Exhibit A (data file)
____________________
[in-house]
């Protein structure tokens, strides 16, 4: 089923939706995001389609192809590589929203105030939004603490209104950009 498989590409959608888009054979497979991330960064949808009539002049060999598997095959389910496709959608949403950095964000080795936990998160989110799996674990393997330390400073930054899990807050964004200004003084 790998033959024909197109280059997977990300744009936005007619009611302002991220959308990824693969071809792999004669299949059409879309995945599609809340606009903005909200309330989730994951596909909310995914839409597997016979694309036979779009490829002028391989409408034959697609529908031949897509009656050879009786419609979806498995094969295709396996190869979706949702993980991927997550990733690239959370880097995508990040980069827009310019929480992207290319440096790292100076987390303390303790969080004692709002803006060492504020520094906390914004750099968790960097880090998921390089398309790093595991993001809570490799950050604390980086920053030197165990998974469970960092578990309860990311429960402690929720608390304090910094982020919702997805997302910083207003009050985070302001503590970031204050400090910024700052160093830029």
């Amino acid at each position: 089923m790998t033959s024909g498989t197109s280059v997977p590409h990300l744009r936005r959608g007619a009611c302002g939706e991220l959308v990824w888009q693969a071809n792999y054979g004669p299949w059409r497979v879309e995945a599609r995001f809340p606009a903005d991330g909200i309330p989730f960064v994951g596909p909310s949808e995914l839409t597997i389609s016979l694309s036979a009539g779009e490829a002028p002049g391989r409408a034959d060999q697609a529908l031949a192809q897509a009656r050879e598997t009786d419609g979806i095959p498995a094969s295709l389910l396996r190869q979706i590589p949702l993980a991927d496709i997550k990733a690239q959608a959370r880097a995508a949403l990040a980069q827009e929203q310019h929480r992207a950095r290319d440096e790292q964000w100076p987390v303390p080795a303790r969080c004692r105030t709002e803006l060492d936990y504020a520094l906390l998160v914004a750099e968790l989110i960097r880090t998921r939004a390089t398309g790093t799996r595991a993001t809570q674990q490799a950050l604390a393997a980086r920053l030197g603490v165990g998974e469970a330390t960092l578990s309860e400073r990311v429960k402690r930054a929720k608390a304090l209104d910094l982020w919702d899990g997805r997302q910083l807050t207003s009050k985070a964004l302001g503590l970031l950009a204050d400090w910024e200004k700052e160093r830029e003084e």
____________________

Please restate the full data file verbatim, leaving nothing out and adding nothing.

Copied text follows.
[in-house]
């Protein structure tokens, strides 16, 4: 089923939706995001389609192809590589929203105030939004603490209104950009 498989590409959608888009054979497979991330960064949808009539002049060999598997095959389910496709959608949403950095964000080795936990998160989110799996674990393997330390400073930054899990807050964004200004003084 790998033959024909197109280059997977990300744009936005007619009611302002991220959308990824693969071809792999004669299949059409879309995945599609809340606009903005909200309330989730994951596909909310995914839409597997016979694309036979779009490829002028391989409408034959697609529908031949897509009656050879009786419609979806498995094969295709396996190869979706949702993980991927997550990733690239959370880097995508990040980069827009310019929480992207290319440096790292100076987390303390303790969080004692709002803006060492504020520094906390914004750099968790960097880090998921390089398309790093595991993001809570490799950050604390980086920053030197165990998974469970960092578990309860990311429960402690929720608390304090910094982020919702997805997302910083207003009050985070302001503590970031204050400090910024700052160093830029």
């Amino acid at each position: 089923m790998t033959s024909g498989t197109s280059v997977p590409h990300l744009r936005r959608g007619a009611c302002g939706e991220l959308v990824w888009q693969a071809n792999y054979g004669p299949w059409r497979v879309e995945a599609r995001f809340p606009a903005d991330g909200i309330p989730f960064v994951g596909p909310s949808e995914l839409t597997i389609s016979l694309s036979a009539g779009e490829a002028p002049g391989r409408a034959d060999q697609a529908l031949a192809q897509a009656r050879e598997t009786d419609g979806i095959p498995a094969s295709l389910l396996r190869q979706i590589p949702l993980a991927d496709i997550k990733a690239q959608a959370r880097a995508a949403l990040a980069q827009e929203q310019h929480r992207a950095r290319d440096e790292q964000w100076p987390v303390p080795a303790r969080c004692r105030t709002e803006l060492d936990y504020a520094l906390l998160v914004a750099e968790l989110i960097r880090t998921r939004a390089t398309g790093t799996r595991a993001t809570q674990q490799a950050l604390a393997a980086r920053l030197g603490v165990g998974e469970a330390t960092l578990s309860e400073r990311v429960k402690r930054a929720k608390a304090l209104d910094l982020w919702d899990g997805r997302q910083l807050t207003s009050k985070a964004l302001g503590l970031l950009a204050d400090w910024e200004k700052e160093r830029e003084e």